Although many people know Venice, they often don’t know about the “Venice of the North”. It’s Amsterdam, a city made more beautiful by 62 miles of historic tree-lined canals accompanied by historic canal houses.
Along the earliest Dutch waterways, there are unique buildings that have become known the world over through paintings and photographs. These are simply called Canal Houses. However, that name doesn’t even begin to tell the story.
The new 3Bros Stroopwafel Canal House boxes are a tribute to this iconic style of Dutch architecture. Canal Houses were not only built-in Amsterdam but also in other Dutch cities such as Gouda, the birthplace of the stroopwafel. Our boxes highlight four distinctive gable styles: Wooden, Stepped, Bell, and Neck. Inside you’ll find our caramel stroopwafels, either the classic caramel, or dipped in Belgian milk chocolate, or dark chocolate
Canal houses are architectural jewels. They have been painted and photographed so often that they are as well known as windmills, tulips, wooden shoes, and stroopwafels.
UNESCO has named the unique Amsterdam “Canal Ring” of houses a World Heritage Site. The oldest buildings date back to the 16th Century. They were built on the major “new” canals that were dug to transport goods from all over the world by ship into the city of Amsterdam where they could be stored and traded across Europe.
Extremely narrow, canal houses are independent multi-story buildings that are crowded together. The unusually thin architecture was developed to cope with the high cost of the prime real estate along the newly dug canals during the boom times of the 17th century, known in the Netherlands as the Golden Century. The boom was driven by Dutch traders roaming oceans worldwide from the Far East to the colony of New Netherland (present-day New York and New Jersey).
The city put a heavy tax on land along the waterways. The most affordable lot was about 18 square feet. The only way to go was up. The very thinnest of these homes were built in threes across two lots.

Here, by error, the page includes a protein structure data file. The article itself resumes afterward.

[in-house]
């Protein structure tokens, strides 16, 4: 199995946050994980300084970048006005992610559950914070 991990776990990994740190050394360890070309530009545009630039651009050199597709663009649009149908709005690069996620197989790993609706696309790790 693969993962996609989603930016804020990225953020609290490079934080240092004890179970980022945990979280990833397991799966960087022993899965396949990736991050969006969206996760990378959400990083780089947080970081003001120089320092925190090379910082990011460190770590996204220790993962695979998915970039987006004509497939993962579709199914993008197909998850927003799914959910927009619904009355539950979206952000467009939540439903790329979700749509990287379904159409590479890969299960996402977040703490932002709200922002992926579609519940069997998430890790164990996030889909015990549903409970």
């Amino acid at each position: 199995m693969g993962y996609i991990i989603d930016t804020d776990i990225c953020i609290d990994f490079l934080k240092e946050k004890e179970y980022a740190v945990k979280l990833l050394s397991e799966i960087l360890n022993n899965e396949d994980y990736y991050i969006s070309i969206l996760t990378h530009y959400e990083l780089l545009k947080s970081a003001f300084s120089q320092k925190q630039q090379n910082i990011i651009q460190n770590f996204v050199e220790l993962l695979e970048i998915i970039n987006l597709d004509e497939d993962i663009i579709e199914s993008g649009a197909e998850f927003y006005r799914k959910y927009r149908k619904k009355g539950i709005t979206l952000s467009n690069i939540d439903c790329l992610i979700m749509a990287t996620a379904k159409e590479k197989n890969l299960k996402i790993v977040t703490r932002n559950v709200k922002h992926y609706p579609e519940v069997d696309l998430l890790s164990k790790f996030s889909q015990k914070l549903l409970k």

The initial houses became a learning exercise for the ones that would come just a few years later. For starters, the thin architecture resulted in very steep staircases that barely allowed a person to move up or down. This caused difficulty when moving furniture and home goods in or out.
Architects addressed this by adding larger windows to their designs. The big openings allowed large items to be passed into the building.
To handle that, a hoisting hook was put above the top windows. Merchants would use the hoisting hook to move goods from a barge on the water to their attic.
This led to architects including reinforcements in their next designs and making it easier to hoist goods up. This led to the bump-out that makes many canal houses seem to lean forward.
The odd look of these thin buildings is accentuated among the ones that lean on their neighbors to stay upright. The unluckiest structures are at the ends without a neighbor to prop up one side.
It really is remarkable that so many of the canal houses are still standing, although often crooked. Amsterdam’s soil consists of peat bogs which are wet, soft ground that will not support anything heavy. As a foundation, many long wooden poles were driven into the earth down to the sand bed below. The high water table protected the wooden poles from rot for centuries.
Flooding was common for hundreds of years before 20th Century engineering techniques got it under control. That’s why many of these houses have two front doors. The useful one is at street level. The second-story door once had stairs to the ground, but now adds another oddity to the look of some of these wonderful buildings.
Times have changed. The canals are still there, but their transport function has been taken over by the modern deep seaports of Amsterdam and Rotterdam. Their heritage survives though and is home to vibrant city life and a favorite destination of tourists from around the world.
Now antiques, the canal houses are still used as homes, offices, shops, and inns. Every day a lucky tourist climbs one of the many steep staircases for the first time. Many more will drink in their beauty while walking, biking or riding the canal through the city.
Now that you know more, you can look for our canal house boxes and hold a little piece of Dutch history in your hand. You’ll enjoy the fresh taste of a stroopwafel. This Dutch treat is made in our US bakery and shipped straight to you.